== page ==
Art

Stan Lee is All About the Experience

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Seize the day, seize the book… just make sure you pay for it first. Stan Lee, the store cat at Carpe Librum needs the bucks for his kitty treats. He loves his treats, but more than that, Stan is all about the experience. Books and bookstores are a crucial part of the cat and human community.

Humans, those handy two-legged head scratchers, might be able to buy books online, but you can’t pay homage to felines or to Stan Lee by staying home in your PJs. Supporting Carpe Librum is supporting your local cat and human population.

Stan Lee has been with the store since it opened in January of 2020, but he’s an experienced bibliocat and has been selling online since 2016. Sometimes, you just need to expand your fan base and create your own reality by opening a storefront.

Stan’s thought on books, bookstores, and holding court with his adoring fans run deep. We talked with Mr. Stan Lee from his favorite pile of books at Carpe Librum.

Visit Carpe Librum Bookstore and Art Gallery for the Literature – But Stay for the Bookstore Cat, Stan Lee

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Some bookstores boast having a cat on the premises, but a new bookstore in Parkville has dedicated a Twitter account and part-ownership to its domestic, short-haired black beauty.

Carpe Librum Bookstore and Art Gallery, which opened Jan. 21 at 7221 Harford Road, counts 361 Twitter fans for its bookstore cat Stan Lee. And bookstore owner Melissa Eisenmeier even jests that her cat is her business partner.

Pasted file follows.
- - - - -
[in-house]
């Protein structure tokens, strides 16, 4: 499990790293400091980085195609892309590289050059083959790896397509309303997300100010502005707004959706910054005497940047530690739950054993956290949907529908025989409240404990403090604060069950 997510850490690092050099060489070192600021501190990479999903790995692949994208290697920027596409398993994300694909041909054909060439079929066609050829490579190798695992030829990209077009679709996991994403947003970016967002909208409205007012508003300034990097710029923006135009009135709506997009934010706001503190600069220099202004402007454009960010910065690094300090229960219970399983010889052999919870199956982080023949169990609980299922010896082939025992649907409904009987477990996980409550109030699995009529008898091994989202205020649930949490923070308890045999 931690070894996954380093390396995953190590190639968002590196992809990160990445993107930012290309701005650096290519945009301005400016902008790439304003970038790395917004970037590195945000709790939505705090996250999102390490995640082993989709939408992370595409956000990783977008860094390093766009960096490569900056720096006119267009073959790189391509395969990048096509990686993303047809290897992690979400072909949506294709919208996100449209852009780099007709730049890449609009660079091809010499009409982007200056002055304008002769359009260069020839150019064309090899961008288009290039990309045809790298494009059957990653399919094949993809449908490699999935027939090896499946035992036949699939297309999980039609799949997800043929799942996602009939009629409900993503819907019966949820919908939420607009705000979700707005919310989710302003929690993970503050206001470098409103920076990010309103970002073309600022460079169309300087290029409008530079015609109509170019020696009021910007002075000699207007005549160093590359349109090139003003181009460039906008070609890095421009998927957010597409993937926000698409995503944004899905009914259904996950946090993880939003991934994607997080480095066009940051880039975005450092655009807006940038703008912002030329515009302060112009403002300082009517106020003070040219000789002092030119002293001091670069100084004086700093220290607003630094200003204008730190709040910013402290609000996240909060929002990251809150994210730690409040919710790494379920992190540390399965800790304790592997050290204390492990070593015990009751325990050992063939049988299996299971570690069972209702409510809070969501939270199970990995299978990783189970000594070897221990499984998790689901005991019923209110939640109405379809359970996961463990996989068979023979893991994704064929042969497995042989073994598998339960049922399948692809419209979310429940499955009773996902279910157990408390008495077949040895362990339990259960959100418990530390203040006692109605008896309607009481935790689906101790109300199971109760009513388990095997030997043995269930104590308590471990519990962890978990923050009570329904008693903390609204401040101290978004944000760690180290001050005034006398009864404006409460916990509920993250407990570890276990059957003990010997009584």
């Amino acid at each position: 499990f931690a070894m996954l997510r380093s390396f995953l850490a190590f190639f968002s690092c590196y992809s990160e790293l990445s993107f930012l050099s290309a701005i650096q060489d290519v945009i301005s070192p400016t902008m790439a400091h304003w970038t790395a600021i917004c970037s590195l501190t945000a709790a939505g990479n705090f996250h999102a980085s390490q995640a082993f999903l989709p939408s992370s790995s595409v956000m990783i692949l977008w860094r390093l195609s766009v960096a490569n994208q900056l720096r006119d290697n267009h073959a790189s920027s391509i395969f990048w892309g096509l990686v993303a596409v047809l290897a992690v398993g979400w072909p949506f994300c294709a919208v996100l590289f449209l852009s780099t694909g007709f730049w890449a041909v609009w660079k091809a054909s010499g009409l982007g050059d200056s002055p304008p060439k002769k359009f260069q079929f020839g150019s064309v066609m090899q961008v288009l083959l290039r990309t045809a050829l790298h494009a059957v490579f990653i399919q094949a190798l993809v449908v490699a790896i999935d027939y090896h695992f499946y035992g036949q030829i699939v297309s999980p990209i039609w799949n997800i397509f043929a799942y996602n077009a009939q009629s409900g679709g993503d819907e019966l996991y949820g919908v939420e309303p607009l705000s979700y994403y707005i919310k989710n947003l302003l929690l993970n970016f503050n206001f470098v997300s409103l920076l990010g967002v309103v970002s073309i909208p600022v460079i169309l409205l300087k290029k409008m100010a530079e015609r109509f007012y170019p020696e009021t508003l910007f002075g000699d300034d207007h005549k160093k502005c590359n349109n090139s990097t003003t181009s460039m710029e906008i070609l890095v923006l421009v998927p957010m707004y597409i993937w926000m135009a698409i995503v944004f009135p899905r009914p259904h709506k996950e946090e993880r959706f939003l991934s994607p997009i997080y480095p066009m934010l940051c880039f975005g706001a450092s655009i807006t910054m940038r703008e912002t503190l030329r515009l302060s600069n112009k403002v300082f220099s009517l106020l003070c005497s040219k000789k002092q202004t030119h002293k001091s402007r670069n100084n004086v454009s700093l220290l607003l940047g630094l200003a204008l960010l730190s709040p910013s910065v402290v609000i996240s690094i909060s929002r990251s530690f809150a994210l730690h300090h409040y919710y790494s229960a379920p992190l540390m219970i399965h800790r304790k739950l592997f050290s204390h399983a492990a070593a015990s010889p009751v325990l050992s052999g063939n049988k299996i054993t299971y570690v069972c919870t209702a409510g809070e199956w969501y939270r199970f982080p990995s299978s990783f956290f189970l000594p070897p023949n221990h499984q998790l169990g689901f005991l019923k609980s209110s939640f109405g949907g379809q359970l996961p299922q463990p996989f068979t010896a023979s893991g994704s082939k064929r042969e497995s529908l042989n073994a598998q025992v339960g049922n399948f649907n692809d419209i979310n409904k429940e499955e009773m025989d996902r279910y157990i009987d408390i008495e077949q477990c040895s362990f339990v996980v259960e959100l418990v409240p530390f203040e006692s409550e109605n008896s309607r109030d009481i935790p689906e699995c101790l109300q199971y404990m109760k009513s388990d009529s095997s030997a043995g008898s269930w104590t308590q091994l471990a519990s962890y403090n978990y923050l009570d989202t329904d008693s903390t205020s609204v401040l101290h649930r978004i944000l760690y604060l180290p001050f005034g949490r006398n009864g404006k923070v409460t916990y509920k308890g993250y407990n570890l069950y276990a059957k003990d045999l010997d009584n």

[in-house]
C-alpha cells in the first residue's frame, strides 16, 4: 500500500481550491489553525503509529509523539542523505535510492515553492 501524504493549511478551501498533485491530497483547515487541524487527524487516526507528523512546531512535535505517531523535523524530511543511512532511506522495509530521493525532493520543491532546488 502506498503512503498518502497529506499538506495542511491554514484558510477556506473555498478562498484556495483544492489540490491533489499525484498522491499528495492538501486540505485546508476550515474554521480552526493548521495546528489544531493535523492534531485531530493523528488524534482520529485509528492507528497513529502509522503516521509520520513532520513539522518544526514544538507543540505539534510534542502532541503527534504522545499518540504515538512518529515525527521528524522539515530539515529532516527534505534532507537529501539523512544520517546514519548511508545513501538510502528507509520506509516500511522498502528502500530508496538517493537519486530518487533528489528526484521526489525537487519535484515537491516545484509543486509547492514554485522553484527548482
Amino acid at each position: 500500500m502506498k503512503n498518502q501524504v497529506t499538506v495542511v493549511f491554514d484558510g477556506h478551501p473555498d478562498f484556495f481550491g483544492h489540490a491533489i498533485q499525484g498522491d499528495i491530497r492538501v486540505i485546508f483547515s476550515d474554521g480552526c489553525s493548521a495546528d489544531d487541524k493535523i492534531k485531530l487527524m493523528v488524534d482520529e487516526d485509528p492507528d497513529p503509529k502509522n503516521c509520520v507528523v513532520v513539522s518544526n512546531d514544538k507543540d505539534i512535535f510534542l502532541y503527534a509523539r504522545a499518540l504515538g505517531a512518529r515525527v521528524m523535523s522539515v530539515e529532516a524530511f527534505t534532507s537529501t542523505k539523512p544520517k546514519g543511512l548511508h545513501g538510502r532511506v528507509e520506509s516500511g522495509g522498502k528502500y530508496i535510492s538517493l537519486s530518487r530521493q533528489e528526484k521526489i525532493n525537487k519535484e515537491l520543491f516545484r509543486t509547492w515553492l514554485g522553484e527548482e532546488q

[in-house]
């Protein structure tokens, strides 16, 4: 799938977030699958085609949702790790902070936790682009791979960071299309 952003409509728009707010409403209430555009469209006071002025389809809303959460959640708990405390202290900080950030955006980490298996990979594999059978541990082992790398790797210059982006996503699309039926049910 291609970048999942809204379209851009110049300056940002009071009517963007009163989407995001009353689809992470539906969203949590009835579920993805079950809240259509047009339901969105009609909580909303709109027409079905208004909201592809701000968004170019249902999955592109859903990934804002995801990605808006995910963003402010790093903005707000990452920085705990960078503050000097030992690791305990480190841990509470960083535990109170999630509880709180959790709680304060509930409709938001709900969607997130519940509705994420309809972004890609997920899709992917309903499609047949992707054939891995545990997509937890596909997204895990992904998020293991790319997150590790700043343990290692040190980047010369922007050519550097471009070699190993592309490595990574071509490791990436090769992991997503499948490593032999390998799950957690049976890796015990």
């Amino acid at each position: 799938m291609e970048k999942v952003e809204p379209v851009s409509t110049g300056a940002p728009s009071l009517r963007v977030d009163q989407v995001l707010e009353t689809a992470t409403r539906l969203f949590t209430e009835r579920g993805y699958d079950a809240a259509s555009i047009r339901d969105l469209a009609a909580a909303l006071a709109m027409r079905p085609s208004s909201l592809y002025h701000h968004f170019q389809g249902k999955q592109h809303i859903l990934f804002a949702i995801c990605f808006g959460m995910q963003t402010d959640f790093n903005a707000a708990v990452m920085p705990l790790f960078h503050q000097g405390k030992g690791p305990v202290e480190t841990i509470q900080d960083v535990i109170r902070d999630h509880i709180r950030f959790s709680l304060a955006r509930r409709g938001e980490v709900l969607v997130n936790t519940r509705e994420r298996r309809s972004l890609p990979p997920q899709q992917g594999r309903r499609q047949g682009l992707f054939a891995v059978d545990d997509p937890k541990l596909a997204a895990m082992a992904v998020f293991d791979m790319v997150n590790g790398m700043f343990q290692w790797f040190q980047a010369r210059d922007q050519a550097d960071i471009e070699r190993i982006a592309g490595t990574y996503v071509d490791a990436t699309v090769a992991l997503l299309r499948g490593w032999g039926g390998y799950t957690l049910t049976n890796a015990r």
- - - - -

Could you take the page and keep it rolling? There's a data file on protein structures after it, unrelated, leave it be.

“It’s something I started half joking about after seeing an article about a bookstore cat in New York City, who apparently said he was the co-owner, and Stan Lee acted like he was in charge. Some might have a bookstore cat, but the bookstore cat being part owner is something of a novelty.”

Rahne Alexander and Harry Carpenter spending some time with the co-owner, Stan Lee.

The bookstore specializes in both new and used books from small press publishers, including Philadelphia’s Lanternfish Press, Lethe Press of New Jersey, Oregon’s Ashland Creek Press and Baltimore’s own Mason Jar Press. The shop also stocks fun non-book items, including dog bandanas, bookmarks and notecards made by locals. The gallery also features local artists and emphasizes abstract art. Eventually she would like to stock more locally made arts and crafts.

Jennifer Berk Paintings at Monument Sotheby’s Office in Ruxton – Opening This Thursday

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As part of the ongoing commitment to the community, the Monument Sotheby’s International Realty office located in Roland Park has began hosting gallery shows for local artists. The Ruxton office is following their lead. Opening this Thursday, January 30, 2020 and running until March 18, we will be featuring the paintings of Jennifer Berk.

Jennifer is an expressionist painter and works primarily in acrylic and mixed medium on canvas and paper. After a 25-year career in marketing, Jennifer began studying abstract, landscape and figurative painting under a variety of accomplished, nationally known painters. Never having attended a school of art, Jennifer is otherwise self-taught. Her work has been exhibited in a variety of juried and non-juried shows and can be found in regional and local corporate offices, as well as in private collections from Florence, Italy to Santa Fe, New Mexico.

BMA Hosts Art After Hours On Friday, January 31

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The Baltimore Museum of Art’s popular evening event, Art After Hours, returns on Friday, January 31 from 8pm – 11pm. Spend an evening celebrating radical self-expression through art and fashion inspired by the new exhibition, Ellen Lesperance: Velvet Fist, and the BMA’s retro-cool lobby installation, Mickalene Thomas: A Moment’s Pleasure. Tickets are $25 general admission and $20 for BMA Members, include a free ticket for food or drink. Tickets can be purchased in person at the BMA Box Office, online, or at the door the evening of the event if tickets are still available.